Clooney forced it back to a four-point game for the second time in the half with Fionnbar O’Neill dropping a high effort over and O’Connell brothers James (free) and PJ finding range. 

Liatroim never really looked under any serious threat as the game ticked towards it conclusion. 

Pearse Og McCrickard landed two further placed balls and in-between times Tiarnan Murphy swung over another impressive, angled shot and Conor McCrickard popped over to give their side a 1-21-1-13 lead. 

Back-to-back points from PJ O’Connell and Daniel O’Neill finished Clooney’s scoring for the afternoon, but Liatroim weren’t quite done and added a second goal with the final play of proceedings. 

Tiarnan Murphy picked out Jarlath McAleenan with a magnificent pass and he flicked low past Neeson to give the Fontenoy’s a 2-21-1-15 victory at the conclusion. 

Clooney Gaels: F Neeson, H O’Donnell, J Magee, D Graham, F O’Neill (0-01), B Graham, D O’Neill (0-01), E Brady, N O’Connell (0-01), R Graham, T McGlone, P Graham, PJ O’Connell (0-03), D Graham, J O’Connell (1-09, 0-07f). Subs: E Graham for D Graham (41), C McDonnell for T McGlone (46), O Neeson for R Graham (50). 

Liatroim Fontenoy’s: M McCartan, W McCartan, PJ McComiskey (0-02), O Duggan, R O’Hare (0-01), R McCrickard, P Davidson (1-01), PJ Davidson (0-02), C Lynch, T Murphy (0-03), R McCrickard (0-01f), S Duggan (0-01), P Og McCrickard (0-06f), J McAleenan (1-00), C McCrickard (0-04). Subs: M Leneghan for W McCartan (8), B McKey for PJ Davidson (60). 

Referee: Tarlach Conway (Doire)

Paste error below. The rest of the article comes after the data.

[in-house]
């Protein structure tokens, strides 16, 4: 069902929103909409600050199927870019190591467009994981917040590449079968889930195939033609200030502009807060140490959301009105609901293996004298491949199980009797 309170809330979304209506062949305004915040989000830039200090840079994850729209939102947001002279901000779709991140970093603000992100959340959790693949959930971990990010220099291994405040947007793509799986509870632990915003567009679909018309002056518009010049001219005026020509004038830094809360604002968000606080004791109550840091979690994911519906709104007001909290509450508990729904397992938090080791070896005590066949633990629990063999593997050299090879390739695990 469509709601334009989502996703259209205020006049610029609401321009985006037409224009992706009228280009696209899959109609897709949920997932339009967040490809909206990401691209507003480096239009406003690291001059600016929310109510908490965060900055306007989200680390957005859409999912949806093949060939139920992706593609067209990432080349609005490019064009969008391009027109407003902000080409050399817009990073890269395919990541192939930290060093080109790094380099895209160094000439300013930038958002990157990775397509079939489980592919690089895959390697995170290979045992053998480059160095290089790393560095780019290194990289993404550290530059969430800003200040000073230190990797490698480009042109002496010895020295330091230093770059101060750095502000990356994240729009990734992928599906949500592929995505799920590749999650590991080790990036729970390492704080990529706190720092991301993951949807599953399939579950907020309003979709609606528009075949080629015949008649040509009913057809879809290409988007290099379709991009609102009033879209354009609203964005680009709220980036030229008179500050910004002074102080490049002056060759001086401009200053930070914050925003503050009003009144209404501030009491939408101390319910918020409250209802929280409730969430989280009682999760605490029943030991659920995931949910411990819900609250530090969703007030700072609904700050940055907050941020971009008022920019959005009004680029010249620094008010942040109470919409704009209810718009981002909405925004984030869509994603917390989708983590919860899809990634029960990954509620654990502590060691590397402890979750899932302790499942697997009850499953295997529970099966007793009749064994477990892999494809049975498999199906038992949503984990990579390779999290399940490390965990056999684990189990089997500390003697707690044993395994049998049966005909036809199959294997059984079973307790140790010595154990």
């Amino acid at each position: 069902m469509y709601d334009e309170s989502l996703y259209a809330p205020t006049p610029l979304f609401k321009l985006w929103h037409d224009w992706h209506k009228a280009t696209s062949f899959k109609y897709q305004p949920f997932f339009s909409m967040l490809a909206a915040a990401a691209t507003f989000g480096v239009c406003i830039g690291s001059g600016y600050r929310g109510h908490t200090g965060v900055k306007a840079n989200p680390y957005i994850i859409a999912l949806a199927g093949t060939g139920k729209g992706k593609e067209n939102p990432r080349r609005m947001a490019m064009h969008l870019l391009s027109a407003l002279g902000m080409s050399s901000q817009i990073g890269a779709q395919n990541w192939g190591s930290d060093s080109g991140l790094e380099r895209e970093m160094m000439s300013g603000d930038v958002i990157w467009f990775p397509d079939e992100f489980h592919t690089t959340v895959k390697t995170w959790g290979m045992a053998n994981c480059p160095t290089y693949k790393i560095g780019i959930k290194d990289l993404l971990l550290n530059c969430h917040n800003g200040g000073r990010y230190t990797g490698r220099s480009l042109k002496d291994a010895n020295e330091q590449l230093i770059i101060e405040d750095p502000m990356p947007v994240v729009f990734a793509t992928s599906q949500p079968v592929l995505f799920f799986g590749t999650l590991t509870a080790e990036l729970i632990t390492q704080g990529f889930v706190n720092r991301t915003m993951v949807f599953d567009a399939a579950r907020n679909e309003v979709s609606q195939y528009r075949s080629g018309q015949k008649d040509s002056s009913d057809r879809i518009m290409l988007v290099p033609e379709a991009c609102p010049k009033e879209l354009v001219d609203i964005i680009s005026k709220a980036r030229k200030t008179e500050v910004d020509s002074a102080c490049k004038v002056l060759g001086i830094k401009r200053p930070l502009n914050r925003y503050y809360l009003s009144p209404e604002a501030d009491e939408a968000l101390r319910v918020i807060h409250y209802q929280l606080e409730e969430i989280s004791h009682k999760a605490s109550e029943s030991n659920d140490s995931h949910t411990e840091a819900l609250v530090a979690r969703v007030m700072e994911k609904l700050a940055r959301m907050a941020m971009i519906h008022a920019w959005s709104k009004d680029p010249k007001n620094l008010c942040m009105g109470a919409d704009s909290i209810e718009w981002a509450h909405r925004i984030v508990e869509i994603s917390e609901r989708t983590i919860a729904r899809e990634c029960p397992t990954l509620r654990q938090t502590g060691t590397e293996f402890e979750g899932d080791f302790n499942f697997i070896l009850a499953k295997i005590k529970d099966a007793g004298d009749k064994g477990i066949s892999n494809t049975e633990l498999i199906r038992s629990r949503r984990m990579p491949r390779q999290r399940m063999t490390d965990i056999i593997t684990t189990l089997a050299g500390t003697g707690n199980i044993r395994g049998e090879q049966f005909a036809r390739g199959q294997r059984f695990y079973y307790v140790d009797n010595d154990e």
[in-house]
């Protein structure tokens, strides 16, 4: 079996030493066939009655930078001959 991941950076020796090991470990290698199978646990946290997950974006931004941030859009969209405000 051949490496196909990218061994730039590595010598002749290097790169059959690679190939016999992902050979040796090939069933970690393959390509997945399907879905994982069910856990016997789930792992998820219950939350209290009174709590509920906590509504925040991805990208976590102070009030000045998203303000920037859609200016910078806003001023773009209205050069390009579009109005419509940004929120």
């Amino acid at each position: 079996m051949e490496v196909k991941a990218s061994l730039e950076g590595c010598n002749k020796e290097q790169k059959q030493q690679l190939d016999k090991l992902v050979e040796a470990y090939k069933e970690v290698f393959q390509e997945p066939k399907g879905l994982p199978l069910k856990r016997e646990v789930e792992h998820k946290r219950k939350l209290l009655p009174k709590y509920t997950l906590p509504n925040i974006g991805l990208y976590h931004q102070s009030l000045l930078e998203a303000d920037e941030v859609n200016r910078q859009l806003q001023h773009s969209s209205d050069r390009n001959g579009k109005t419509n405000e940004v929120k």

Clooney can advance to another final

AIB Ulster club Intermediate hurling semi-final:

Clooney Gaels v Liatroim Fontenoys

Eoghan Ruadh Hurling Club Dungannon

Saturday 1-30pm  

Clooney Gaels have a full panel to select from going into Saturday’s Ulster Intermediate Hurling club semi-final against Liatroim Fontenoys at Eoghan Ruadh Hurling Club, Dungannon.

Manager Hugh Dobbin and his backroom team of Shay O’Hagan and Ryan Doherty attended the quarter-final between Saturday’s opponents and Castleblaney Faughs of Monaghan at Pairc Esler and Dobbin was impressed with what he saw.

The game turned into a shoot-out on a par with the one Liatroim Fontenoys had come through in the Down final against Carryduff.

In that game Pearse Og McCrickard had knocked over 19 points. Against Castleblaney his brother Conor, a Munster club football winner this time last year with St Finbarr’s of Cork, hit the first two points inside 70 seconds on the way to collecting two goals and five points. Pearse Og, with the help of eight frees, totalled 1-10.

Although the McCrickard brothers shot the first three points, the Monaghan champions were level by the 6th minute following some fine scores from Eoin Leonard, Déaglán Crowe and Rafter.

Tiarnán Murphy and Pearse Og edged Liatroim ahead before Conall McHugh took advantage of some slack defending to poach the opening goal.

That score lifted ‘Blayney and they battled away with some nice scores to go three points ahead after 22 minutes. But Liatroim hit back with four of the last five points of the half, including a lovely individual point from Conor McCrickard right on the half-time whistle that left the teams equal on 0-12 to 1-9.

The second half opened with two ‘Blayney goals and a goal and five in reply from Liatroim, all inside the first eight minutes.